If Muslim marriages are unregistered, and take place outside of the jurisdiction of this country, there is no automatic recourse to justice through the British courts. Instead, an aggrieved party must go to an unregulated sharia council for mediation. The crossbencher Baroness (Caroline) Cox is concerned by this clash between sharia and civil law. “There is now operating in this country a kind of parallel quasi-legal system and that goes against the fundamental principle of liberal democracy of one law for all.” Of polygamy, she says: “To have more than one wife is not acceptable in the UK and people . . . must accept the laws of the land they choose to live in.” In 2011, she introduced the Arbitration and Mediation Services (Equality) Bill, which had its second reading in the House of Lords last October and “would make it illegal for any person or contacts to be established which would operate as a kind of alternative legal system. Anyone purporting to operate in that way in a judicial capacity would actually be committing a criminal offence that could [be punished with] a prison sentence for this alternative legal system.” The bill will be re-tabled in the next Parliament. 
Khola Hasan of Leyton’s sharia council believes that forcing mosques to register all nikahs, and thereby banning polygamy, will only make Muslims feel more persecuted. “The Muslim community in Britain already feels victimised,” she says, and it will inevitably force the practice underground, leaving women more vulnerable. She argues that, rather than banning polygamy, which she views as a “solution to many complex and difficult situations”, the practice should in fact be recognised by British law.
According to the poll, 61 per cent of Muslim men and 28 per cent of Muslim women agree with Hasan that British law should be changed to permit polygamy. “Britain is refusing to accept that polygamy takes place,” she says. “It’s a reality and I think the British legal system is going to have to open its eyes and accept that it’s a reality in Britain.
“Polygamy is not going to go away.” Source

Wednesday 24 April 2013

India woman speak out on “sex marriages” with wealthy Arabs

Geeta is 19-years-old. She is attending a local university in Varanasi, but she is unmarried and her family is not well off. As a result, she became the victim of what has been described in the country as “sex marriages” with wealthy Arab men, who come to the country on business trips and purchase Indian women to be their wives for a certain period of time.
She recently sat down with to discuss her ordeal with who she described as a “Saudi Arabian man” who had paid her family some $2,000 for one month of “services.”
“I couldn’t go through with it after the first week. It was horrible,” she said, asking that her surname remain anonymous.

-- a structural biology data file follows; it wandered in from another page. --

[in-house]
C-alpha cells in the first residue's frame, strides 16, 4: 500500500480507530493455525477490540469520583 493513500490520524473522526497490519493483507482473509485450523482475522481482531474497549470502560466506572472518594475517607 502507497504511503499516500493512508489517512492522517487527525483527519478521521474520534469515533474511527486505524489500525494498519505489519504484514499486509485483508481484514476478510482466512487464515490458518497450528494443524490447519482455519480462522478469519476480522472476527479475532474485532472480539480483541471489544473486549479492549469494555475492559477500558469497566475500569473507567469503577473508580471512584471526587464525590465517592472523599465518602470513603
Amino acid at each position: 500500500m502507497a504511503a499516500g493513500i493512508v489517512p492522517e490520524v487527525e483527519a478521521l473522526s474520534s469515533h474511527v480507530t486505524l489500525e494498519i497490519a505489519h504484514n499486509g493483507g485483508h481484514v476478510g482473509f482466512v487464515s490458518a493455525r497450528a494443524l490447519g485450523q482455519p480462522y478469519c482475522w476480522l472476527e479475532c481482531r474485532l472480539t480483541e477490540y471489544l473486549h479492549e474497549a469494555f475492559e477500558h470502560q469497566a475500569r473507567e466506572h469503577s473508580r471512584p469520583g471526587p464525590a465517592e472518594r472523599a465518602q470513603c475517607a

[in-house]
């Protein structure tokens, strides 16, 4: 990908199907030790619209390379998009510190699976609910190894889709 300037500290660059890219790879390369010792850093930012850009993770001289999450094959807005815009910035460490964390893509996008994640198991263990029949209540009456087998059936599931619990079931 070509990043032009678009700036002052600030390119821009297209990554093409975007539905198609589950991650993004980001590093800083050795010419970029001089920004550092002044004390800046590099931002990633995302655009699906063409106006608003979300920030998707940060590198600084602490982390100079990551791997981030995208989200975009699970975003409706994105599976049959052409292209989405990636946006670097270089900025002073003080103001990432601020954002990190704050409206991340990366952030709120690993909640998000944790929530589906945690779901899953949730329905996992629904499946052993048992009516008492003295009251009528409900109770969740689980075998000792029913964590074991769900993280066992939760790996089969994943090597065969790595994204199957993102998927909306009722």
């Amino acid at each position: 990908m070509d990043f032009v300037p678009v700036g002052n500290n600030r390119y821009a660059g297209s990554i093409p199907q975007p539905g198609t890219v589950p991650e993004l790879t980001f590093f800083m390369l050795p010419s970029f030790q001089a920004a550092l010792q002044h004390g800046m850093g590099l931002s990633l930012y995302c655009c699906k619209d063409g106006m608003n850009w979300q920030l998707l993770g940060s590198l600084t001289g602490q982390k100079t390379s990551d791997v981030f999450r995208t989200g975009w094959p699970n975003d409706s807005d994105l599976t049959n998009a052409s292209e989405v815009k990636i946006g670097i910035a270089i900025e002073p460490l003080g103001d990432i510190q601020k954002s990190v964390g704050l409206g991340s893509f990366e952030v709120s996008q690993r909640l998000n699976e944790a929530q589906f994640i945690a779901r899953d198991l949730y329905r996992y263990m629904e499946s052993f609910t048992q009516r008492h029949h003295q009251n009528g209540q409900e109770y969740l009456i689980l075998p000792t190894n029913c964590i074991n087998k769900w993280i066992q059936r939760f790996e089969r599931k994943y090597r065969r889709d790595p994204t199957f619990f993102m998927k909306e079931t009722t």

For her, it began in February, when a man appeared at her house, offered money to her family and then had a “Qazi” – or Muslim cleric in charge of marriages – come to the house to marry the couple. In the contract, she said, there would be an automatic divorce after the man left the country.
“I was taken away to a hotel where he forced me to have sex with him repeatedly for days. It was rape and I didn’t know what to do,” she revealed.
After only a week with the man, forced to remain in the hotel as he went to business meetings, she packed her few belongings and fled, finding refuge at a friend’s house. There, she has remained, refusing to speak to her family and seeing a psychiatrist on a regular basis to help overcome the anguish and struggle she was forced to endure.
“I will never speak to my family after what they did. I was a sex worker and forced to do things against my will. I am shocked and so sad that this happened. I know other girls who are forced into similar things and it is wrong that our police and government do nothing,” she argued.
Women’s rights activists in the country have pointed out that these short term “contract marriages” are illegal in India and supposed to be illegal in Islamic law, but they are increasing across the country. In a recent Telegraph report, Hyderabad is becoming the central location for the marriages, as wealthy Arab businessmen come to the city in search of girls and young women to “service” them for their stay in India.
In a similar case, Inspector Vijay Kumar reported that one man “had paid 100,000 Rupees (around £1,200) to the girl’s aunt Mumtaz Begum, who in turn paid 70,000 Rupees to her parents, 5,000 Rupees to the Qazi, 5,000 Rupees to an Urdu translator and kept 20,000 Rupees herself. The wedding certificate came with a ‘Talaknama’ which fixed the terms of the divorce at the end of the groom’s holiday.
“The next day he came to the house of the victim girl and asked her to participate in sex but she refused. She is a young girl and the groom is older than her father,” Inspector Kumar told The Telegraph.
It is part of an ongoing debate over women’s issues in the country and one that is seeing young girls and women being used by families suffering from poverty. For social workers in the country, from Varanasi to Hyderabad to Mumbai and Delhi, they are seeing a rise in these marriages.